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Travelling in Baltics is safe, stresses Tallinn port’s Sirle Arro

'If we don’t have cruise lines for a long time, it will be difficult to get them back,' says Tallinn port's Sirle Arro
Sirle Arro, the Port of Tallinn’s head of marketing and communications, is appealing to cruise lines to continue calling in the Baltics, stating the region is safe in spite of its ‘big neighbour from the eastern side: Russia.’

‘There are losers and winners and I'm sorry to say in our case, in Tallinn, Stockholm and Helsinki, we’ve lost cruise calls because of the war and lines have taken away some ships from our region.

'Cruise lines are responsbible and are not calling in Russia ... We feel safe, we are monitoring the news constantly and supporting the Ukrainian people. We are part of really powerful alliances: the European Union, NATO, so I think this gives us safety and security.

‘Travelling is safe to our region, we are really keen to service our cruise guests. I think our guides need to keep up their competencies and our bus companies need to invest. If we don’t have cruise lines for a long time, it will be difficult to get them back.’

Around the world updates

Arro spoke at a Seatrade Cruise Global session Monday, 'Around the World: Global Destination Updates.'

This prompted Travelyields’ MD David Selby to declare: ‘The message is go back to the Baltic because it has so much to offer.’

In spite of its proximity to Russia, Gotland has experienced its ‘best ever year’ in terms of cruise calls while most German cruise lines have remained ‘loyal to our region,’ albeit avoiding calls along the Baltic's eastern shores.

The statements came during the ‘Around the World: Global Destination Updates’ conference session at Seatrade Cruise Global held in Miami this week.


In the Mediterranean, the forecast is 1,800 calls this year, the same figure as in 2019 which according to Mar Perez, head of cruise at the Port of Barcelona, means it is ‘in the path of the total recovery of cruise traffic.’ The 2020 season saw almost two-million passengers in the Med - ‘we reached that figure in in such a difficult year, so we have to be optimistic,’ she added.

She highlighted the need for uniformity of protocols across the region before commending MedCruise – the association representing ports in the Med and its adjoining seas – for its efforts: ‘MedCruise has been very, very important for us - a collaboration in order to achieve best practices.’

Ioannis Bras, founder and CEO of Five Senses Consulting & Development, interviewing the head of cruise, noted, ‘This year is going to be a great, great year for the Med. In Greece, it’s higher this year than in 2019 in terms of cruise calls and looking really good at the moment.’ 

Saudi Arabia 

‘Our region is probably the most exciting to come to right now… the number of infrastructure projects for cruise ships at the moment is just immense,’ said Barbara Buczek, executive director, Cruise Saudi. She commended Qatar, Abu Dhabi and Dubai – visited in conjuction with Saudi Arabia as part of Arabian Gulf itineraries – for their efforts in attracting cruise lines: 'We are collectively putting together a product,’ said the executive director.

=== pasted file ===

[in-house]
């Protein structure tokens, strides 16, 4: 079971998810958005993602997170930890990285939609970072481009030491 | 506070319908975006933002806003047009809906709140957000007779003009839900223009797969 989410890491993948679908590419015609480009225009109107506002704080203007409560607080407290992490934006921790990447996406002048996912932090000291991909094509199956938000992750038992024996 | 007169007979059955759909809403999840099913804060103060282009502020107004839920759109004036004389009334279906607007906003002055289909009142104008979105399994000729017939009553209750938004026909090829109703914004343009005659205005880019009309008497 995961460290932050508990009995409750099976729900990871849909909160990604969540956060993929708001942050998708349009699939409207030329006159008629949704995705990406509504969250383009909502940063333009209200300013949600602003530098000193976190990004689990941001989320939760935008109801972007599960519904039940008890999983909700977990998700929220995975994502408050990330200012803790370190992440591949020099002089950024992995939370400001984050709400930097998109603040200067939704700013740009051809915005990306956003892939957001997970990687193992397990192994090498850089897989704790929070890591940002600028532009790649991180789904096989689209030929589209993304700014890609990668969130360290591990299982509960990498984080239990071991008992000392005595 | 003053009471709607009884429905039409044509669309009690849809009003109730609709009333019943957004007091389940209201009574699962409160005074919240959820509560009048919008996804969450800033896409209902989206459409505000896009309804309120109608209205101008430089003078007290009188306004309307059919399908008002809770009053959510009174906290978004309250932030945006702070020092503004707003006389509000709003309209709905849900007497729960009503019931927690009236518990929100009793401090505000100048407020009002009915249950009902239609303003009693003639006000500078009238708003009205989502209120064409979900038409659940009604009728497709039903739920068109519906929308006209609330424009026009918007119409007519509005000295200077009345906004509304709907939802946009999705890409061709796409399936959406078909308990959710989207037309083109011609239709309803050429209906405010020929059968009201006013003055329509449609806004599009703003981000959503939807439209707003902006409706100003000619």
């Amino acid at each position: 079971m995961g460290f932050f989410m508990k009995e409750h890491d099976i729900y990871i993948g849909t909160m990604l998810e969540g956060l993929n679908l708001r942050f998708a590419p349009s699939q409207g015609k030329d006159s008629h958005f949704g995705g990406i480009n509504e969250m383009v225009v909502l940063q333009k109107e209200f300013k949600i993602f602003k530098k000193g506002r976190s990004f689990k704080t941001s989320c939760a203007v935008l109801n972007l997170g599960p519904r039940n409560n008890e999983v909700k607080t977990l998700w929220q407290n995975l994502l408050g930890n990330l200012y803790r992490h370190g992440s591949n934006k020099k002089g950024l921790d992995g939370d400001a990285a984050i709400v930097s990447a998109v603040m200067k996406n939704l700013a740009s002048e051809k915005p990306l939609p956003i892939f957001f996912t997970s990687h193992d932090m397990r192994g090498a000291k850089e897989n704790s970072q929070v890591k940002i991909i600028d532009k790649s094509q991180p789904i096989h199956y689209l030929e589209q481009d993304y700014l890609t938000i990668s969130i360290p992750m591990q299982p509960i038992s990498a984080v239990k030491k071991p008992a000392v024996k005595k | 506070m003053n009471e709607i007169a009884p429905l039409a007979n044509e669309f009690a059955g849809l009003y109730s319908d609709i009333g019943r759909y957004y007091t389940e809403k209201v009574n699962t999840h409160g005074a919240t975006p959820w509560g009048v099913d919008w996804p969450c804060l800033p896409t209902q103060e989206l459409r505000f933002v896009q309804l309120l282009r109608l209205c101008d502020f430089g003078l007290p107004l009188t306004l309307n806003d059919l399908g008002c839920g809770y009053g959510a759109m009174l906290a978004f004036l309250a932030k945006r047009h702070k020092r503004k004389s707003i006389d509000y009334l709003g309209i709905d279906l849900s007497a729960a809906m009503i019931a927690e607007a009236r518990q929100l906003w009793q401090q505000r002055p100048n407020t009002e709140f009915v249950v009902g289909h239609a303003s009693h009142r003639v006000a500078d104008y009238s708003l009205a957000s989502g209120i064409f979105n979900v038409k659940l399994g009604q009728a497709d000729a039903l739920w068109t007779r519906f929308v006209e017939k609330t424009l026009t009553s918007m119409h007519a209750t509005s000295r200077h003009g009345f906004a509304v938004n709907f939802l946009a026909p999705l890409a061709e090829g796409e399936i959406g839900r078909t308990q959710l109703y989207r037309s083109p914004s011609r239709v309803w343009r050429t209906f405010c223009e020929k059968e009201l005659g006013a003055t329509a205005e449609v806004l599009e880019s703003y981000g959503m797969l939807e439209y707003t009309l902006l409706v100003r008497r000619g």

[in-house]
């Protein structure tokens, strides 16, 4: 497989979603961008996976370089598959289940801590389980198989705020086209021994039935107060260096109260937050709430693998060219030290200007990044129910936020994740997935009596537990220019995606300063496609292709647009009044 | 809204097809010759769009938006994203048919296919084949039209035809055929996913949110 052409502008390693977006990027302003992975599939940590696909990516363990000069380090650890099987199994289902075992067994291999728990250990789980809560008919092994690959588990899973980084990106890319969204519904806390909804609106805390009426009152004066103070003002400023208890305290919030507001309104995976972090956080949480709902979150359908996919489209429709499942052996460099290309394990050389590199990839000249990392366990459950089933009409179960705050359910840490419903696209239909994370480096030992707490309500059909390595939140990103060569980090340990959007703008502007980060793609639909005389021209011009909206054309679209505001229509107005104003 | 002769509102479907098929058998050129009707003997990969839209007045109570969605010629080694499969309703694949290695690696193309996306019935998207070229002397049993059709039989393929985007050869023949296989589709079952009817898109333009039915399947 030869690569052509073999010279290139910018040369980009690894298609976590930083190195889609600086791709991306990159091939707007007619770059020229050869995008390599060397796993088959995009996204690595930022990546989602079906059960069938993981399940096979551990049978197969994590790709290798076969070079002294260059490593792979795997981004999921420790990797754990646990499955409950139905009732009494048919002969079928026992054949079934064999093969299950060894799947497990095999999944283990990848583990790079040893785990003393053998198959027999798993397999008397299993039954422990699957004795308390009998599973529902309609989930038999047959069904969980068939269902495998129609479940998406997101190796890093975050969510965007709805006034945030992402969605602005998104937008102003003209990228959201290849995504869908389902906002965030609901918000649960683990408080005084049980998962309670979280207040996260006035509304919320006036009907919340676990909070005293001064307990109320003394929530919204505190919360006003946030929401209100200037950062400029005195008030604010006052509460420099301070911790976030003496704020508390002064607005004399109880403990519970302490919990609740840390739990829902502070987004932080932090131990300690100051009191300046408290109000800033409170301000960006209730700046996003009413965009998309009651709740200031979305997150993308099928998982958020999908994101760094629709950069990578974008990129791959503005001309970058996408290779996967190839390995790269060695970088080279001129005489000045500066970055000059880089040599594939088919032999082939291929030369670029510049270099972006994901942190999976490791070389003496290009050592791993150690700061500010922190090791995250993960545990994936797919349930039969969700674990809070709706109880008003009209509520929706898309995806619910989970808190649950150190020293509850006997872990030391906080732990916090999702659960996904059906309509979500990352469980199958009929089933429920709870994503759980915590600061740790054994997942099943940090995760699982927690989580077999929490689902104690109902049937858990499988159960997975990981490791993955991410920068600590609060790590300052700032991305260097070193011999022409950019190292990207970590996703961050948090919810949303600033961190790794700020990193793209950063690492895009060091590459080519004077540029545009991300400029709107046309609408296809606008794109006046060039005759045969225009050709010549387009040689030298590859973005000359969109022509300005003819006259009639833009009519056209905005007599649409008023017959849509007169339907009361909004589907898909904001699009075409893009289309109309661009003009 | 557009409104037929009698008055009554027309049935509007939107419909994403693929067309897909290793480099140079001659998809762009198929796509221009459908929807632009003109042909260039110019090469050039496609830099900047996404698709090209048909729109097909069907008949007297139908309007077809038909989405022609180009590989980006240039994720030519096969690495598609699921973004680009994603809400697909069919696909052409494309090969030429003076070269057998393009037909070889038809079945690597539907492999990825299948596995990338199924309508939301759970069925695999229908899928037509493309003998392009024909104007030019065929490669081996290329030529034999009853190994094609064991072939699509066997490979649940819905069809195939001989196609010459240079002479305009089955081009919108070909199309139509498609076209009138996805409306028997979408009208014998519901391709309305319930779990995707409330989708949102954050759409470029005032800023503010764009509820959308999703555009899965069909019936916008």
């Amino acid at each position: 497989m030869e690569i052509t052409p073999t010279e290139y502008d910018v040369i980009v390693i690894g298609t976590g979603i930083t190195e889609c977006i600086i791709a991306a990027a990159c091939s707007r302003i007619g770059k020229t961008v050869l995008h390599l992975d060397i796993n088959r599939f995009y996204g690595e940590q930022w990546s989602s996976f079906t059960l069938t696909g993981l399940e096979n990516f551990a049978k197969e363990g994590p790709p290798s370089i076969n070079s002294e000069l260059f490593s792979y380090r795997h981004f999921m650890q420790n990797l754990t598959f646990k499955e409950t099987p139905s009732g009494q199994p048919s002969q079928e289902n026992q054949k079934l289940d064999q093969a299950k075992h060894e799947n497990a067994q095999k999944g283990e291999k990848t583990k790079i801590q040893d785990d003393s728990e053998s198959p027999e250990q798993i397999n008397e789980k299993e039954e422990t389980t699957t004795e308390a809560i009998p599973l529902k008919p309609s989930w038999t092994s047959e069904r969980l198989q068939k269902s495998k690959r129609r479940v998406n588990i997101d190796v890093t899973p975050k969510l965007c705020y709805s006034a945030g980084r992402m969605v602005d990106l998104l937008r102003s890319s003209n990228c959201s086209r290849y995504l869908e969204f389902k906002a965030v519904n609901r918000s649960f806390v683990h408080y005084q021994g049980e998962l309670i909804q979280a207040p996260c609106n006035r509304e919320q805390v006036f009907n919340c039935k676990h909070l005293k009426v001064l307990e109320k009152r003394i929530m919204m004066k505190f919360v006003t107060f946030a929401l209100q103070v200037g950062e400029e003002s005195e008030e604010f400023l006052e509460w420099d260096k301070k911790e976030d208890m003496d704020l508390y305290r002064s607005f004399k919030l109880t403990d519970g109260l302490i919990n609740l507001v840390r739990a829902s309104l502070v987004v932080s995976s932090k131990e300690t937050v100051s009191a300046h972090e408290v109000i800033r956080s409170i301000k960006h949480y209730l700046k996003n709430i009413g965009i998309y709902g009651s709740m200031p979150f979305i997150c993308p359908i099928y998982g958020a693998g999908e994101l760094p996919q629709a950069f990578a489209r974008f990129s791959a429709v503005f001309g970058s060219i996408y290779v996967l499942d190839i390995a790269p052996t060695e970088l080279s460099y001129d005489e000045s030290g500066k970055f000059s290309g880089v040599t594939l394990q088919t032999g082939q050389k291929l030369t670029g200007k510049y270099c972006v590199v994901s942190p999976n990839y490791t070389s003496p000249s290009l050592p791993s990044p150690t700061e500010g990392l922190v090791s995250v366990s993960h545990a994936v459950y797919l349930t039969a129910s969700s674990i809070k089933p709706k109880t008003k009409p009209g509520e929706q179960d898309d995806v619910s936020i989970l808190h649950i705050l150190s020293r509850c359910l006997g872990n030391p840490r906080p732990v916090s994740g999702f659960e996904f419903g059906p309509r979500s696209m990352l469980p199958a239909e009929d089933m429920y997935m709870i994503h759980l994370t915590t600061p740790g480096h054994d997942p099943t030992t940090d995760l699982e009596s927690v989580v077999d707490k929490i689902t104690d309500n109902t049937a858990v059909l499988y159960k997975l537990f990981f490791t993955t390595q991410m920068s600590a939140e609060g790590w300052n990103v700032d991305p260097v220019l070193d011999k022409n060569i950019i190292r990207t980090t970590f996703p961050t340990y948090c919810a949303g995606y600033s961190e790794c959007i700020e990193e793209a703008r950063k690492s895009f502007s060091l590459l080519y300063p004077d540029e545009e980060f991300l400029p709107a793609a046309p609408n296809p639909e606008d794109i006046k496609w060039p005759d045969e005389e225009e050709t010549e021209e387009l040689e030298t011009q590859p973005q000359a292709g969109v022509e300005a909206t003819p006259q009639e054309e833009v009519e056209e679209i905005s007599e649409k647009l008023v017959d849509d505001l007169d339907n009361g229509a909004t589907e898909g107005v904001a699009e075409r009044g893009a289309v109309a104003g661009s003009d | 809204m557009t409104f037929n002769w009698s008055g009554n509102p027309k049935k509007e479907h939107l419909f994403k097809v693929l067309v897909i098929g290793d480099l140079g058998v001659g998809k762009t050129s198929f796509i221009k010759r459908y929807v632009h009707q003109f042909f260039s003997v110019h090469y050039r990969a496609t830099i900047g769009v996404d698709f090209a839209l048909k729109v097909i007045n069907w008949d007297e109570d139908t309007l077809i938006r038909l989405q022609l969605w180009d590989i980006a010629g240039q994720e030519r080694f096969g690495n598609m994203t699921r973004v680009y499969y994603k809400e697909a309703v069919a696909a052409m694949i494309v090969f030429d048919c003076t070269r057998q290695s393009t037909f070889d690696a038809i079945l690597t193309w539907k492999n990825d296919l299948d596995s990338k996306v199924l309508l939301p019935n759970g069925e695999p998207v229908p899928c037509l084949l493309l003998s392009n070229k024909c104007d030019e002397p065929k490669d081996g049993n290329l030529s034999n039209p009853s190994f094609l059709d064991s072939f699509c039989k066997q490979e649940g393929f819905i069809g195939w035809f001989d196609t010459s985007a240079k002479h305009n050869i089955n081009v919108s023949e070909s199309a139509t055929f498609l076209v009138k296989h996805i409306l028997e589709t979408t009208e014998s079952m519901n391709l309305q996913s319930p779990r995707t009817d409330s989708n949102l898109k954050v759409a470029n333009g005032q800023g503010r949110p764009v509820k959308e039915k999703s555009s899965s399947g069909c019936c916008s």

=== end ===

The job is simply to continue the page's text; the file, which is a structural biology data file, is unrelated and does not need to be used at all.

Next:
Last season, it developed three ports – Jeddah, Yanbu and Dammam – and is now working with the country's ministry of tourism to increase the number of tour guides and with the Culinary Arts Commission to bring authentic Saudi cuisine to cruise passengers.

‘It’s surprising the number of Saudi Arabians who want to cruise,’ she added and said the local community are ‘so excited about cruises.’


‘We had an opportunity to re-check what’s important to us: sustainability and the environment,’ said Joseph Boschulte, commissioner for the U.S. Virgin Islands Department of Tourism of the pandemic. On the subject of reopening in June 2020, he stated, ‘we’re seeing the value of those ships coming back. There are better days ahead, while speaking about the Caribbean region more widely, he remarked, ‘We always unite in times of natural disaster - we need the Caribbean to unite around the cruise business and get the best itineraries.’


Rene Trepanier, executive director, Cruise the Saint-Lawrence, discussed Canada, New England and St Lawrence, which belong to the Canada New England Alliance. ‘We’re working hard on our sustainability plan – a plan that comprises five major orientations, 21 goals and 35 projects – and these are taken by the destination themselves.’

He went on to highlighted the Port of Québec’s new cruise terminal, which is located at Berth 30.

South Pacific

‘We have very dynamic islands, it’s been a well kept secret, but there’s a lot of people interested on our islands right now,’ said Bud Gilroy, president of Tahiti Cruise Club and the new chairman of South Pacific Cruise Alliance. ‘Tahiti was closed for three months, it opened up pretty quickly because of testing put in place - Windstar Cruises’ Wind Spirit and Star Breeze sail year-round there.

‘We’re working on 2024 and it’s booking very, very fast,’ he added.

Gilroy explained that the alliance endeavours to discover a new destination or 'the little jewel everyone is looking for,’ for instance, in French Polynesia comprising 118 islands.  

On what else the destination has to offer, he asserted, ‘We’re not very worried about the future. Once they [cruise ships] come down, they’ll be convinced.’ 

Seatrade Cruise Global is set for April 25-28 at the Miami Beach Convention Center. The full conference program is detailed here.